In a nutshell, then, the goal of this 2021 renovation is to provide a worship space that speaks of God’s glory and inspires a person to a sense of holiness and reverence from the moment one walks in. Why? Ultimately, to lead to a deeper relationship with Jesus Christ and His Church. That relationship, then, leads to a greater commitment to Christian service and being a disciple, day in and day out.
At the time St. Bernadette was established (in the mid 1970s), the trend in Catholic Church architecture was an emphasis on the “community” nature of the church. Lower roofs, a fan-shaped nave that brought the faithful closer to the altar and face-to-face with each other, a more casual feel, and the like.
Most older Catholic churches throughout history, by contrast, were more “vertically” oriented. Think of Gothic spires and windows, flying buttresses, and high ceilings soaring toward heaven. Interestingly, most new Catholic churches being built today are now returning to the more vertical mode, while still seeing to community needs.
In a classic Catholic way, “vertical” vs “horizontal” worship is not an either/or proposition; it is rather both…and! We give glory to God AND strive for the holiness of the community. What’s the proper model of this relationship between the vertical and the horizontal? How about the Cross?
In the present project, the St. Bernadette renovation committee knew it was important to embrace and accept the building we have. It isn’t enough to just “put lots of nice stuff in.” The renovation strives to draw our minds and hearts to God a little more vertically, while in no way losing that marvelous sense of community that is so important to us as Catholics.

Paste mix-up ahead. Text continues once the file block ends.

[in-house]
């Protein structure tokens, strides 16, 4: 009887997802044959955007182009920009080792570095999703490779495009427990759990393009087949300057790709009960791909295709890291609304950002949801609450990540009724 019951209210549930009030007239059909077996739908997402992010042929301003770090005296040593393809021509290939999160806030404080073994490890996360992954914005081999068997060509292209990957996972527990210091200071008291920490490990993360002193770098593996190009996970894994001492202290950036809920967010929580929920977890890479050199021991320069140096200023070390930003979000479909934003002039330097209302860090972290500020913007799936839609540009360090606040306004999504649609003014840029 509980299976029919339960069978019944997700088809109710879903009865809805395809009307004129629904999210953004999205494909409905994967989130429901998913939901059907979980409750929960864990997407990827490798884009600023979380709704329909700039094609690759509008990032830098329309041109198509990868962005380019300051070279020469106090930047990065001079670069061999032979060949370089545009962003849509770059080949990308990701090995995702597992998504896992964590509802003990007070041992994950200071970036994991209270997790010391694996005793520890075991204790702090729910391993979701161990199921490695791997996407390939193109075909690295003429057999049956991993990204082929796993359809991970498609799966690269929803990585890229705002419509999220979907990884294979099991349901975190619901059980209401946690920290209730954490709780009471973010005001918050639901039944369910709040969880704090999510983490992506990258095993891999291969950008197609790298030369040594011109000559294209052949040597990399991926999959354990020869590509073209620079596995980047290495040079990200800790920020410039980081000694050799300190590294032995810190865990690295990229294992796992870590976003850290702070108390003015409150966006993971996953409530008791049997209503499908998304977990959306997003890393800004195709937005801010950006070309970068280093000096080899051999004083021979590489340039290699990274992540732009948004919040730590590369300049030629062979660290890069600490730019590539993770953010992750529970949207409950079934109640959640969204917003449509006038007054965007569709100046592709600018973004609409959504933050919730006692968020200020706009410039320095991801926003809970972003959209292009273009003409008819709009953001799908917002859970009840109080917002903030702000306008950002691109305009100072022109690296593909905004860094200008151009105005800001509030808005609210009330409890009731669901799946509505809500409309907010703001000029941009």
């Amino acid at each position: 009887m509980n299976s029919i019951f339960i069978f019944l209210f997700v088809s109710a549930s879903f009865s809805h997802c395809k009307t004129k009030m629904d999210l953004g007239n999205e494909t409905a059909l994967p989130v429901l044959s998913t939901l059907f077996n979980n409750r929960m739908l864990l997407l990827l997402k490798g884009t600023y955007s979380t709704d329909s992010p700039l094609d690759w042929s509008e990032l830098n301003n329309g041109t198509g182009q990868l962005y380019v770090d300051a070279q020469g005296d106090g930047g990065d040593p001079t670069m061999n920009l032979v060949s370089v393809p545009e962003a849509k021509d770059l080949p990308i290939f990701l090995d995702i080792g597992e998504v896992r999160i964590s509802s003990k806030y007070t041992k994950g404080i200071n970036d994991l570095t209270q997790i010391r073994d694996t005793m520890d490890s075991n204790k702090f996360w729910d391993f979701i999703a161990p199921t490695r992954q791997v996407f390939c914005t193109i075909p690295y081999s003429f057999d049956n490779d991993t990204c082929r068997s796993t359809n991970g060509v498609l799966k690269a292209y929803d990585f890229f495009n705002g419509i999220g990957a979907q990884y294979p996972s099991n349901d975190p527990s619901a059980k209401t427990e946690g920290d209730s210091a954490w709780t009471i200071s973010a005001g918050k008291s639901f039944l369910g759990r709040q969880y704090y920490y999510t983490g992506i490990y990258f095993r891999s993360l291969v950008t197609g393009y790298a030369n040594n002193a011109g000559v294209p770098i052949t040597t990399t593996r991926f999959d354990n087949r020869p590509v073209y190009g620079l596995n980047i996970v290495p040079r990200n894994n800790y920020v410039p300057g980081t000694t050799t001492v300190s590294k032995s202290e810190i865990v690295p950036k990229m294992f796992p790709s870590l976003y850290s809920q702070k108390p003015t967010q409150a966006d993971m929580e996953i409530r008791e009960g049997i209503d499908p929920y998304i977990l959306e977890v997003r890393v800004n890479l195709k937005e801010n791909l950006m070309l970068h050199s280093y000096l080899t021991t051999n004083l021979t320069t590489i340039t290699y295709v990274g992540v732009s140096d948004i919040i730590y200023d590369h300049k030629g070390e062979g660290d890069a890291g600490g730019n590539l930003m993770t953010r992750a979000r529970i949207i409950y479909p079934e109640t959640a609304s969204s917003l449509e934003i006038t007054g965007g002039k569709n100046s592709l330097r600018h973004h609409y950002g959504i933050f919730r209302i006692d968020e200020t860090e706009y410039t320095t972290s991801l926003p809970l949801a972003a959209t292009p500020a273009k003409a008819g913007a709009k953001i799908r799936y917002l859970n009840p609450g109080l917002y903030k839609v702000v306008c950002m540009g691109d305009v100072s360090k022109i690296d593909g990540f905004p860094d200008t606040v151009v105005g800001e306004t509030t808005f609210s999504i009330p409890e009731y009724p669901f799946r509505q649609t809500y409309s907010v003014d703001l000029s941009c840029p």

Stay tuned in coming weeks for more specifics, and pray for the successful completion of these projects.
In Lourdes You experienced the joys and trials of family life
You saw Mary eighteen times at the rock
You called the sinners to penance
The priests to edify the Church of God
The pilgrims to come in procession
You reported the name of Mary, the Immaculate Conception
You desired ardently to receive the Body of the Lord, and to live of it.
You knew shame and suspicion, mockery and humiliation
You bore witness to what you saw and believed with such determination
You answered the call of the Lord.
With you Bernadette, WE go to the Grotto, to contemplate Mary, full of grace, to hear her say ‘Do whatever he tells you’.
With you Bernadette, WE reply I promise, I will.
Saint Bernadette teach us to receive the good news.
With you Bernadette, WE wish to hear the call of penance, to walk in the path of conversion, to live in humility
With you Bernadette, WE take up our Cross, we say ‘Holy Mary, Mother of God, pray for us sinners
With you Bernadette, WE go and wash at the springs of mercy
With you Bernadette, WE say Yes to the will of God, by becoming servants of the little ones, the poor and the sick
With you Bernadette, WE look on the other as a person, Saint Bernadette, teach us to love and to serve
With you Bernadette, WE go to meet the Lord in the Eucharist.
WE go to drink at the Spring of the Living Water of the Word of God. WE go in procession, together as a Church in the footsteps of Christ.
With you Bernadette, WE shall go and repeat the Name of the Lady to the World, ‘I am the Immaculate Conception’.
Saint Bernadette, teach us to pray to Mary each day, Mother of God and our Mother: ‘Hail Mary, full of Grace’.
O Mary conceived without sin, pray for us who have recourse to you.
Our Lady of Lourdes, Pray for us.
Saint Bernadette Pray for us. Amen